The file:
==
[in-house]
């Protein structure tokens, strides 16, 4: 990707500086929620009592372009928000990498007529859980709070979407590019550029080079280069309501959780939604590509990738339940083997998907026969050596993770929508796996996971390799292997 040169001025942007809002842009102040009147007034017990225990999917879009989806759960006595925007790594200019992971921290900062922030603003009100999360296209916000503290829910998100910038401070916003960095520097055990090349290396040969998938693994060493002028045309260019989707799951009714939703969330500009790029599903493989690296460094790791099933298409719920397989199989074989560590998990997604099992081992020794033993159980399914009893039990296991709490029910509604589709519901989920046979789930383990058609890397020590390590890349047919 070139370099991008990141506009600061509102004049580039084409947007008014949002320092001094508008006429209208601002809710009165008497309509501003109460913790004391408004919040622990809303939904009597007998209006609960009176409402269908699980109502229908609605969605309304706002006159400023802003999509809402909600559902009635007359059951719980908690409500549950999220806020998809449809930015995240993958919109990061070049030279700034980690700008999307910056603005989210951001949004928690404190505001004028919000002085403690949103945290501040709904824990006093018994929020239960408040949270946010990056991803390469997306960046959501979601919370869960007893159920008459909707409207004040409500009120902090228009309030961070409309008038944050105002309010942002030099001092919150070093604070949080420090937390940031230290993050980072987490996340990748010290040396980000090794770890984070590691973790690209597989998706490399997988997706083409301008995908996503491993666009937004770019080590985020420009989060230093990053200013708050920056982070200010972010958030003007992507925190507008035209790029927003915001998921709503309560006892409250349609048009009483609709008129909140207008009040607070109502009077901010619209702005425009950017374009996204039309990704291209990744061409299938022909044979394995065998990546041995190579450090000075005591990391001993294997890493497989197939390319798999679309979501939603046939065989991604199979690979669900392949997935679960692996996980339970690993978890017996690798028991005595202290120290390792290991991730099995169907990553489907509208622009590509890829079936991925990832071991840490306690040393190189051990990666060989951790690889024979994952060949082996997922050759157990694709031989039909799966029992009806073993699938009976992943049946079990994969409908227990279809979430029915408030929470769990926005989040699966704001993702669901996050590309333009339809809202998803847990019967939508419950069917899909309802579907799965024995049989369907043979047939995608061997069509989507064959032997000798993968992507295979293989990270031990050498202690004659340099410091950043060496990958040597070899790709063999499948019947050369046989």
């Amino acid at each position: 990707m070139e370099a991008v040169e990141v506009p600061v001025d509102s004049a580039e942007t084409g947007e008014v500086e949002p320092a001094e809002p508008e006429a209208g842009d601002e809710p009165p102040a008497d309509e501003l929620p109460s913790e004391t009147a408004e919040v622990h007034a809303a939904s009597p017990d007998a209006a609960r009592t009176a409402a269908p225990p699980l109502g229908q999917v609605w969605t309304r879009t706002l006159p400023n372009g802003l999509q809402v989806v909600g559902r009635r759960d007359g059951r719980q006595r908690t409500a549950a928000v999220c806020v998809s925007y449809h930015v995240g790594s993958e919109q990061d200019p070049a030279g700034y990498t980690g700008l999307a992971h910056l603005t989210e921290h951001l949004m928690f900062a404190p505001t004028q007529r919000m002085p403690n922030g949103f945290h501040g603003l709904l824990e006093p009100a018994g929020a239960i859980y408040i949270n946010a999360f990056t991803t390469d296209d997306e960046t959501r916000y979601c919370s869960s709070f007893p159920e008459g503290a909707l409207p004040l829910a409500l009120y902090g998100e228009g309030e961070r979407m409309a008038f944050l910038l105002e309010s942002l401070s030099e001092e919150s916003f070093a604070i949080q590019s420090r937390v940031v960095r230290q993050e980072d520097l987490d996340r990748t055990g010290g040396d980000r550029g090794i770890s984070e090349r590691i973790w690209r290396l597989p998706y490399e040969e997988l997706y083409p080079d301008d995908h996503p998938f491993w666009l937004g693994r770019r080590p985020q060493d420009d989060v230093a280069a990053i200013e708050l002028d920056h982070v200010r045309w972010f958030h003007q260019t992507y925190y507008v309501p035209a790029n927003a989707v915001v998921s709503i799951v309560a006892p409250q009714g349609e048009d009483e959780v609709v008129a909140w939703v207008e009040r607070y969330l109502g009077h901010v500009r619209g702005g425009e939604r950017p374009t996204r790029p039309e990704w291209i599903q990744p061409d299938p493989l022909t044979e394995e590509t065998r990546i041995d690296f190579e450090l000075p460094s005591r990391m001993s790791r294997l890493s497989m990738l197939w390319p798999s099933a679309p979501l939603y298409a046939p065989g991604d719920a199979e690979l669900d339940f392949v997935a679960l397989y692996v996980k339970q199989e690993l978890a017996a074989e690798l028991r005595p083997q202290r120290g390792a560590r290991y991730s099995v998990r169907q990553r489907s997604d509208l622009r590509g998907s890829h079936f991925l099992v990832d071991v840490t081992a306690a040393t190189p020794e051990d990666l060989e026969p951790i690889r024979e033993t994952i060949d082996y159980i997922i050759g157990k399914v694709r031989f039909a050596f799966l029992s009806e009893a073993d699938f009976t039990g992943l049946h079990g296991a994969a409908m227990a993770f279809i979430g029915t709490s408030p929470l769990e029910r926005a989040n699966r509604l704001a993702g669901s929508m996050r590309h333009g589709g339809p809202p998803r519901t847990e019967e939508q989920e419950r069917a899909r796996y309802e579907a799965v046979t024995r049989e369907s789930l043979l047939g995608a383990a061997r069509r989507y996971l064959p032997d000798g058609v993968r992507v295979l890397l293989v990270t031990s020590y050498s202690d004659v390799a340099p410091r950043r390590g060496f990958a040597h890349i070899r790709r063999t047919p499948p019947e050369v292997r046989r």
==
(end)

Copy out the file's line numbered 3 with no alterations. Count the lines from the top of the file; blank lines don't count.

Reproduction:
């Amino acid at each position: 990707m070139e370099a991008v040169e990141v506009p600061v001025d509102s004049a580039e942007t084409g947007e008014v500086e949002p320092a001094e809002p508008e006429a209208g842009d601002e809710p009165p102040a008497d309509e501003l929620p109460s913790e004391t009147a408004e919040v622990h007034a809303a939904s009597p017990d007998a209006a609960r009592t009176a409402a269908p225990p699980l109502g229908q999917v609605w969605t309304r879009t706002l006159p400023n372009g802003l999509q809402v989806v909600g559902r009635r759960d007359g059951r719980q006595r908690t409500a549950a928000v999220c806020v998809s925007y449809h930015v995240g790594s993958e919109q990061d200019p070049a030279g700034y990498t980690g700008l999307a992971h910056l603005t989210e921290h951001l949004m928690f900062a404190p505001t004028q007529r919000m002085p403690n922030g949103f945290h501040g603003l709904l824990e006093p009100a018994g929020a239960i859980y408040i949270n946010a999360f990056t991803t390469d296209d997306e960046t959501r916000y979601c919370s869960s709070f007893p159920e008459g503290a909707l409207p004040l829910a409500l009120y902090g998100e228009g309030e961070r979407m409309a008038f944050l910038l105002e309010s942002l401070s030099e001092e919150s916003f070093a604070i949080q590019s420090r937390v940031v960095r230290q993050e980072d520097l987490d996340r990748t055990g010290g040396d980000r550029g090794i770890s984070e090349r590691i973790w690209r290396l597989p998706y490399e040969e997988l997706y083409p080079d301008d995908h996503p998938f491993w666009l937004g693994r770019r080590p985020q060493d420009d989060v230093a280069a990053i200013e708050l002028d920056h982070v200010r045309w972010f958030h003007q260019t992507y925190y507008v309501p035209a790029n927003a989707v915001v998921s709503i799951v309560a006892p409250q009714g349609e048009d009483e959780v609709v008129a909140w939703v207008e009040r607070y969330l109502g009077h901010v500009r619209g702005g425009e939604r950017p374009t996204r790029p039309e990704w291209i599903q990744p061409d299938p493989l022909t044979e394995e590509t065998r990546i041995d690296f190579e450090l000075p460094s005591r990391m001993s790791r294997l890493s497989m990738l197939w390319p798999s099933a679309p979501l939603y298409a046939p065989g991604d719920a199979e690979l669900d339940f392949v997935a679960l397989y692996v996980k339970q199989e690993l978890a017996a074989e690798l028991r005595p083997q202290r120290g390792a560590r290991y991730s099995v998990r169907q990553r489907s997604d509208l622009r590509g998907s890829h079936f991925l099992v990832d071991v840490t081992a306690a040393t190189p020794e051990d990666l060989e026969p951790i690889r024979e033993t994952i060949d082996y159980i997922i050759g157990k399914v694709r031989f039909a050596f799966l029992s009806e009893a073993d699938f009976t039990g992943l049946h079990g296991a994969a409908m227990a993770f279809i979430g029915t709490s408030p929470l769990e029910r926005a989040n699966r509604l704001a993702g669901s929508m996050r590309h333009g589709g339809p809202p998803r519901t847990e019967e939508q989920e419950r069917a899909r796996y309802e579907a799965v046979t024995r049989e369907s789930l043979l047939g995608a383990a061997r069509r989507y996971l064959p032997d000798g058609v993968r992507v295979l890397l293989v990270t031990s020590y050498s202690d004659v390799a340099p410091r950043r390590g060496f990958a040597h890349i070899r790709r063999t047919p499948p019947e050369v292997r046989r």